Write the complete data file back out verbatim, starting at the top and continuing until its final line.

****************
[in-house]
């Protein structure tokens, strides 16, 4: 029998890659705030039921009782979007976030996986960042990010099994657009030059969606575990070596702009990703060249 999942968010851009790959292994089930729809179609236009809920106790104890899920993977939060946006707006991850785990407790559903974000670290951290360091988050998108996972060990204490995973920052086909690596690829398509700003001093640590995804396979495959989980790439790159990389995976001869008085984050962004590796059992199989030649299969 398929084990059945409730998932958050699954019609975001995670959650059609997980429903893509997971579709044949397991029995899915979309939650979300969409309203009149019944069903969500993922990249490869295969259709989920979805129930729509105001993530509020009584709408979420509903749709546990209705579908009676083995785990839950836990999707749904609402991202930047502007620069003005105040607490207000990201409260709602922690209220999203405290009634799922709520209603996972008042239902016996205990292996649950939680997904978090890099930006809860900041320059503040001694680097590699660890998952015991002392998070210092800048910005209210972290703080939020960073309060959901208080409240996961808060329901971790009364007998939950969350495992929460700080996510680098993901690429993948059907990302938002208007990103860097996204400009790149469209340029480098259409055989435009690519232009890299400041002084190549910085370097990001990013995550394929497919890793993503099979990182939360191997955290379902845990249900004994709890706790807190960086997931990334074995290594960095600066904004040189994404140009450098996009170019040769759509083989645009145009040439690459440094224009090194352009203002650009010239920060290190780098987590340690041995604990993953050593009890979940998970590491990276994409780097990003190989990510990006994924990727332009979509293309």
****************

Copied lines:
[in-house]
């Protein structure tokens, strides 16, 4: 029998890659705030039921009782979007976030996986960042990010099994657009030059969606575990070596702009990703060249 999942968010851009790959292994089930729809179609236009809920106790104890899920993977939060946006707006991850785990407790559903974000670290951290360091988050998108996972060990204490995973920052086909690596690829398509700003001093640590995804396979495959989980790439790159990389995976001869008085984050962004590796059992199989030649299969 398929084990059945409730998932958050699954019609975001995670959650059609997980429903893509997971579709044949397991029995899915979309939650979300969409309203009149019944069903969500993922990249490869295969259709989920979805129930729509105001993530509020009584709408979420509903749709546990209705579908009676083995785990839950836990999707749904609402991202930047502007620069003005105040607490207000990201409260709602922690209220999203405290009634799922709520209603996972008042239902016996205990292996649950939680997904978090890099930006809860900041320059503040001694680097590699660890998952015991002392998070210092800048910005209210972290703080939020960073309060959901208080409240996961808060329901971790009364007998939950969350495992929460700080996510680098993901690429993948059907990302938002208007990103860097996204400009790149469209340029480098259409055989435009690519232009890299400041002084190549910085370097990001990013995550394929497919890793993503099979990182939360191997955290379902845990249900004994709890706790807190960086997931990334074995290594960095600066904004040189994404140009450098996009170019040769759509083989645009145009040439690459440094224009090194352009203002650009010239920060290190780098987590340690041995604990993953050593009890979940998970590491990276994409780097990003190989990510990006994924990727332009979509293309």